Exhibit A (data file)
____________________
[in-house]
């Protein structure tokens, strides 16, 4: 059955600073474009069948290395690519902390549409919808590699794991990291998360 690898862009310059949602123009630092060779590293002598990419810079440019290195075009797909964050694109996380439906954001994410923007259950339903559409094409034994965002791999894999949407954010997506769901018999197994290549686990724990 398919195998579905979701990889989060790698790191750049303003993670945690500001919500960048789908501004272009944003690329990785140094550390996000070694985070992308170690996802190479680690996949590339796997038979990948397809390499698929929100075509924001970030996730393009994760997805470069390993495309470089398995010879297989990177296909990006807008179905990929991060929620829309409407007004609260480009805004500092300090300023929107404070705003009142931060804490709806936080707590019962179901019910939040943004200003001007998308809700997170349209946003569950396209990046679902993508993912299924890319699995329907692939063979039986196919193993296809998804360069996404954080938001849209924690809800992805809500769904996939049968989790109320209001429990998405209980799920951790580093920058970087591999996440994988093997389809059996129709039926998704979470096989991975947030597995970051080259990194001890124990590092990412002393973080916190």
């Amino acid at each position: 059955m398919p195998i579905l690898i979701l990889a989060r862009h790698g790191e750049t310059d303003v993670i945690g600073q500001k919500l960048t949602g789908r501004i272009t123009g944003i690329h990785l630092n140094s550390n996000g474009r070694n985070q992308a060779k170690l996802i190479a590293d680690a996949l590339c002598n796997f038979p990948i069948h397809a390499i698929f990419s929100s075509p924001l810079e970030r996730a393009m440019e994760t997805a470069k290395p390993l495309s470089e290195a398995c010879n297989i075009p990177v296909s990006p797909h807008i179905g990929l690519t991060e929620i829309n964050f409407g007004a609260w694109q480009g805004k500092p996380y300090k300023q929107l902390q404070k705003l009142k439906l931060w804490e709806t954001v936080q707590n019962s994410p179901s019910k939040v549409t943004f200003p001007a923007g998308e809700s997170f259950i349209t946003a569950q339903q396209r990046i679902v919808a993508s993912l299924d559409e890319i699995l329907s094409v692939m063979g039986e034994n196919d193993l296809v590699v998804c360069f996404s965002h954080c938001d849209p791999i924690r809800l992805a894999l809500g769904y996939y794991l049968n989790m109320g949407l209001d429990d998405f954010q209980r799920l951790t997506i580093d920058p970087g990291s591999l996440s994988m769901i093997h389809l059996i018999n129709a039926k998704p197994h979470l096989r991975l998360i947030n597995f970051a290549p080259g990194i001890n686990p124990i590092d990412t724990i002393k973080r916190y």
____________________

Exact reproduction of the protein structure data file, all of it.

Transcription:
[in-house]
């Protein structure tokens, strides 16, 4: 059955600073474009069948290395690519902390549409919808590699794991990291998360 690898862009310059949602123009630092060779590293002598990419810079440019290195075009797909964050694109996380439906954001994410923007259950339903559409094409034994965002791999894999949407954010997506769901018999197994290549686990724990 398919195998579905979701990889989060790698790191750049303003993670945690500001919500960048789908501004272009944003690329990785140094550390996000070694985070992308170690996802190479680690996949590339796997038979990948397809390499698929929100075509924001970030996730393009994760997805470069390993495309470089398995010879297989990177296909990006807008179905990929991060929620829309409407007004609260480009805004500092300090300023929107404070705003009142931060804490709806936080707590019962179901019910939040943004200003001007998308809700997170349209946003569950396209990046679902993508993912299924890319699995329907692939063979039986196919193993296809998804360069996404954080938001849209924690809800992805809500769904996939049968989790109320209001429990998405209980799920951790580093920058970087591999996440994988093997389809059996129709039926998704979470096989991975947030597995970051080259990194001890124990590092990412002393973080916190």
């Amino acid at each position: 059955m398919p195998i579905l690898i979701l990889a989060r862009h790698g790191e750049t310059d303003v993670i945690g600073q500001k919500l960048t949602g789908r501004i272009t123009g944003i690329h990785l630092n140094s550390n996000g474009r070694n985070q992308a060779k170690l996802i190479a590293d680690a996949l590339c002598n796997f038979p990948i069948h397809a390499i698929f990419s929100s075509p924001l810079e970030r996730a393009m440019e994760t997805a470069k290395p390993l495309s470089e290195a398995c010879n297989i075009p990177v296909s990006p797909h807008i179905g990929l690519t991060e929620i829309n964050f409407g007004a609260w694109q480009g805004k500092p996380y300090k300023q929107l902390q404070k705003l009142k439906l931060w804490e709806t954001v936080q707590n019962s994410p179901s019910k939040v549409t943004f200003p001007a923007g998308e809700s997170f259950i349209t946003a569950q339903q396209r990046i679902v919808a993508s993912l299924d559409e890319i699995l329907s094409v692939m063979g039986e034994n196919d193993l296809v590699v998804c360069f996404s965002h954080c938001d849209p791999i924690r809800l992805a894999l809500g769904y996939y794991l049968n989790m109320g949407l209001d429990d998405f954010q209980r799920l951790t997506i580093d920058p970087g990291s591999l996440s994988m769901i093997h389809l059996i018999n129709a039926k998704p197994h979470l096989r991975l998360i947030n597995f970051a290549p080259g990194i001890n686990p124990i590092d990412t724990i002393k973080r916190y």